I had the honor of speaking to a science communications seminar class at the North Carolina School of Science & Mathematics, recently described by Dave Dewitt at our NPR affiliate as, “[C]reated 35 years ago for serious NC students with grand aspirations. It was the first residential school of its kind in the country, and it’s public. The course catalog rivals many major universities, with classes in robotics, biomedical engineering, and astrophysics.”
Dean of Science, Dr. Amy Shenk, invited me to talk about the Ebola Virus Disease outbreak ongoing in west Africa in terms of its challenges to public science communication. I’ve put together my collection of stories written in my role as a contributor to the Pharma & Healthcare section of Forbes.com. With my training as a pharmacologist, I naturally focus on what drugs are in development to treat the potentially fatal disease. But what I’ve learned is that drugs have little use if a health system lacks infrastructure to even monitor blood or administer intravenous electrolytes.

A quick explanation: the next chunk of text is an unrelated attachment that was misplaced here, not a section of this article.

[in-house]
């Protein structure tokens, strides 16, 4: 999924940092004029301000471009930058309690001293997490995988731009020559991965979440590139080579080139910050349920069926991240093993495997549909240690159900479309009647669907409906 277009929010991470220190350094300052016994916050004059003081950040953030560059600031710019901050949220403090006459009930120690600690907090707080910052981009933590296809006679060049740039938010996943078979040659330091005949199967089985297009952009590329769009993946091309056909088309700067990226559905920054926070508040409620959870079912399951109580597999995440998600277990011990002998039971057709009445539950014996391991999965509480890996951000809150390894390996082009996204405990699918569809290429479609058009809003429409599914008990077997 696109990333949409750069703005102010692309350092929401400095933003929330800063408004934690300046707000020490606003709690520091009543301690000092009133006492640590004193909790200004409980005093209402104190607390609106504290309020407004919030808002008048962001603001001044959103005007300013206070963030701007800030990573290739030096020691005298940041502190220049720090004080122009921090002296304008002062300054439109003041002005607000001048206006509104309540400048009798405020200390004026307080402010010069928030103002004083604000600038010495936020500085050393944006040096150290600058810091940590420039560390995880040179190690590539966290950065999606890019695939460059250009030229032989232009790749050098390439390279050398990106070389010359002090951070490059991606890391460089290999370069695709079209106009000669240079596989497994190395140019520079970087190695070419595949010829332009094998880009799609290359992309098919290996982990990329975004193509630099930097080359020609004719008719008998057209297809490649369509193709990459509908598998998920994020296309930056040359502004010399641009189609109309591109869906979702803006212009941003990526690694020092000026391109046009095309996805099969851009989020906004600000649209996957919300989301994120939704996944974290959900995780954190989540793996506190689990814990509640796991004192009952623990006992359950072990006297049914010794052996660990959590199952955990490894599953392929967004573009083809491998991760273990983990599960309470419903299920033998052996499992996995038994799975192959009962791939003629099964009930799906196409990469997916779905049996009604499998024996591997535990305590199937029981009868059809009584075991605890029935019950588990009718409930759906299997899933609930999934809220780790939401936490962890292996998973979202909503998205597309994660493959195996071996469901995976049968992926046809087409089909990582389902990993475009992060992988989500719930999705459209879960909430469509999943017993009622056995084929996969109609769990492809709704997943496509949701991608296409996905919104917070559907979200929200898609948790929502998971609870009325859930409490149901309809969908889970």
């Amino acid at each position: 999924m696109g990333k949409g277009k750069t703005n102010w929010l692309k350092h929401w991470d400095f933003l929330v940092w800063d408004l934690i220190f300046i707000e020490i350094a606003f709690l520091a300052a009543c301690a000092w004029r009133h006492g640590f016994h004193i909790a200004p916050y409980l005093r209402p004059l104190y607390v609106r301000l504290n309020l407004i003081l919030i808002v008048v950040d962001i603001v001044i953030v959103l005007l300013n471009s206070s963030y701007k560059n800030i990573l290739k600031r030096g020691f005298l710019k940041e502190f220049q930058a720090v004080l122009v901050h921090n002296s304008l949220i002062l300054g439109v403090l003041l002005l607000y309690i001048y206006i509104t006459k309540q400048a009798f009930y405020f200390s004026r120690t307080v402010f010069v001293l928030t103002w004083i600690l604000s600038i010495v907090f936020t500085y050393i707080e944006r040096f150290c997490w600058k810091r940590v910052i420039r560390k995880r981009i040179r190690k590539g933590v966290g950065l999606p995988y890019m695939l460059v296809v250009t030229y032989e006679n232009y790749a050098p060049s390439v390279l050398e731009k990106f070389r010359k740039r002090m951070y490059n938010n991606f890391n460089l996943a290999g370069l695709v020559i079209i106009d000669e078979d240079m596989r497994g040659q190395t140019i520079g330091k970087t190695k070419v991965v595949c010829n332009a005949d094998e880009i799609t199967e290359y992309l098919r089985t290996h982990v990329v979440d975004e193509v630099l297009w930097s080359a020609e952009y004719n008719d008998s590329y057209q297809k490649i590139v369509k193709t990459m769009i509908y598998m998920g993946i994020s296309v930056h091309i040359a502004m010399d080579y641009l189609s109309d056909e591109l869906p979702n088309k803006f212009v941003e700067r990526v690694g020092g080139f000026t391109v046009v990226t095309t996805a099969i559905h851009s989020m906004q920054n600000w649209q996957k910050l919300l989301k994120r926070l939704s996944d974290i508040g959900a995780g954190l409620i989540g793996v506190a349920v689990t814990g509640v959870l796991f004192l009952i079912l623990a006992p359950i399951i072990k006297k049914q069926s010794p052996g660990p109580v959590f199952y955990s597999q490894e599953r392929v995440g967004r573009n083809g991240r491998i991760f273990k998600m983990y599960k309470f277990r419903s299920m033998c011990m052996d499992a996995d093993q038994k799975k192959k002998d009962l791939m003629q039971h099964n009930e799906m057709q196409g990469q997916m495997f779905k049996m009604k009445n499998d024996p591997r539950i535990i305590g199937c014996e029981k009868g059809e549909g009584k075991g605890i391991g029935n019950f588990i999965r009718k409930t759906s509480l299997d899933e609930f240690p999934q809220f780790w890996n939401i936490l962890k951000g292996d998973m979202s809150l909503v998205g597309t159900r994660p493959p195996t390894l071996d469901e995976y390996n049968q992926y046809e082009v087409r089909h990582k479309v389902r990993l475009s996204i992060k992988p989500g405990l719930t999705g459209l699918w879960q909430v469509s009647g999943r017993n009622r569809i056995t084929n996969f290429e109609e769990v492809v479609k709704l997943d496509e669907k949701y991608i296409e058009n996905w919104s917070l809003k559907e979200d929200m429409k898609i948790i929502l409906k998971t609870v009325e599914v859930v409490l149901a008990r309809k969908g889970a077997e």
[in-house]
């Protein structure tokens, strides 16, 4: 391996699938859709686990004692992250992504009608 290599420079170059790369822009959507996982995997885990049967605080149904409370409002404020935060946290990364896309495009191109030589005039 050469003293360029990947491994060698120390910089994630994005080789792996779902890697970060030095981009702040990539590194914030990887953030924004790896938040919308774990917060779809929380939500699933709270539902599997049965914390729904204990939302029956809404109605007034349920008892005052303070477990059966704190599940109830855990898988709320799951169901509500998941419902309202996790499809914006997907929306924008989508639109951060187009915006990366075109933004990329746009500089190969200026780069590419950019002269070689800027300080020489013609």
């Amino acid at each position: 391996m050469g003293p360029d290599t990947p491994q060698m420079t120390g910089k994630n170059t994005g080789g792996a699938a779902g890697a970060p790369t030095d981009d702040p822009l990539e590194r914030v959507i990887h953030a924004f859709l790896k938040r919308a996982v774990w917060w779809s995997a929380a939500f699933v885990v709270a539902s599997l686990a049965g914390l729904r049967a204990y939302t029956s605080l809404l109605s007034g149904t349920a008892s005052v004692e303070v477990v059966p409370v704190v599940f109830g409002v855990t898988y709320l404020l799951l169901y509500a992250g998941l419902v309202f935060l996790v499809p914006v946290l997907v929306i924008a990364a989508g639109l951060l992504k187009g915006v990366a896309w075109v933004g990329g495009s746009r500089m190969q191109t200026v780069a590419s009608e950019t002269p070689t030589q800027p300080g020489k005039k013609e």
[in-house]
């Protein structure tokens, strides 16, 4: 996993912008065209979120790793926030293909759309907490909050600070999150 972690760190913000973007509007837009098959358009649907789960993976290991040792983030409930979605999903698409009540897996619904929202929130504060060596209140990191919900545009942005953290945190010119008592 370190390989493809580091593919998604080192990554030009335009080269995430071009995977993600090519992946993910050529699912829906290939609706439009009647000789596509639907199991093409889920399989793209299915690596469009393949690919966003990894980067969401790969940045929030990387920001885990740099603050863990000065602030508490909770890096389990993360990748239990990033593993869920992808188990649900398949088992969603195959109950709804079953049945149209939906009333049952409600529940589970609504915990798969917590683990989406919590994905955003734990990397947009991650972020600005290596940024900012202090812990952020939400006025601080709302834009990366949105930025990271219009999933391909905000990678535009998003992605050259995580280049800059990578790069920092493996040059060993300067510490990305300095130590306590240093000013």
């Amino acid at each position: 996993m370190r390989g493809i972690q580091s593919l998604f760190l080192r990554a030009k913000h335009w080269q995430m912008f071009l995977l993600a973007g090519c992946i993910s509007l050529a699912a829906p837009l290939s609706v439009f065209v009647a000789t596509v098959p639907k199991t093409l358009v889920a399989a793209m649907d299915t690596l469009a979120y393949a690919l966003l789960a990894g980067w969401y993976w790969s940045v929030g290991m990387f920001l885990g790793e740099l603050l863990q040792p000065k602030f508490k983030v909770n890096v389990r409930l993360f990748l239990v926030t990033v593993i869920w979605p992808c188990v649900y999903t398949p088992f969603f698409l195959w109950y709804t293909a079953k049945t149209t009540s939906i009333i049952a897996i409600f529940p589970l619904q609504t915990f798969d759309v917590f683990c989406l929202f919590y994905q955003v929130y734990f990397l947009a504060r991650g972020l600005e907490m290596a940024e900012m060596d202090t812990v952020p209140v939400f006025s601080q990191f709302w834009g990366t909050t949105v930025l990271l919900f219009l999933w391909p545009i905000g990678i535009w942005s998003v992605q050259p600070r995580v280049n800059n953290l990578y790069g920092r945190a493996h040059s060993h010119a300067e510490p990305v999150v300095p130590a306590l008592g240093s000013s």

General thought questions
What do you know about Ebola hemorrhagic fever (now called Ebola Virus Disease, or EVD)?
What were you thinking when news of the outbreak first broke?
What did you think about bringing infected U.S. missionaries to Atlanta for care?
What message might this send to the people of west Africa?
Where did science communication go wrong? Where did it go right?
For the following articles:
Which of these do you think have particularly high value (or low value!) in communicating the complexity of the Ebola situation to the general public.
Does the simple listing of facts lead to understanding, addressing legitimate concerns?
What ethical issues does the use of experimental Ebola drugs raise that present a general science communication opportunity?
Kroll Ebola articles at Forbes
Do We Have Any Drugs To Treat Ebola? – 29 July 2014
Ebola ‘Secret Serum': Small Biopharma, The Army, And Big Tobacco – 5 August 2014
FDA Moves On Tekmira’s Ebola Drug While Sarepta’s Sits Unused – 7 August 2014
Beware Of Fake Ebola Supplements – 14 August 2014
How Will We Know If The Ebola Drugs Worked? – 26 August 2014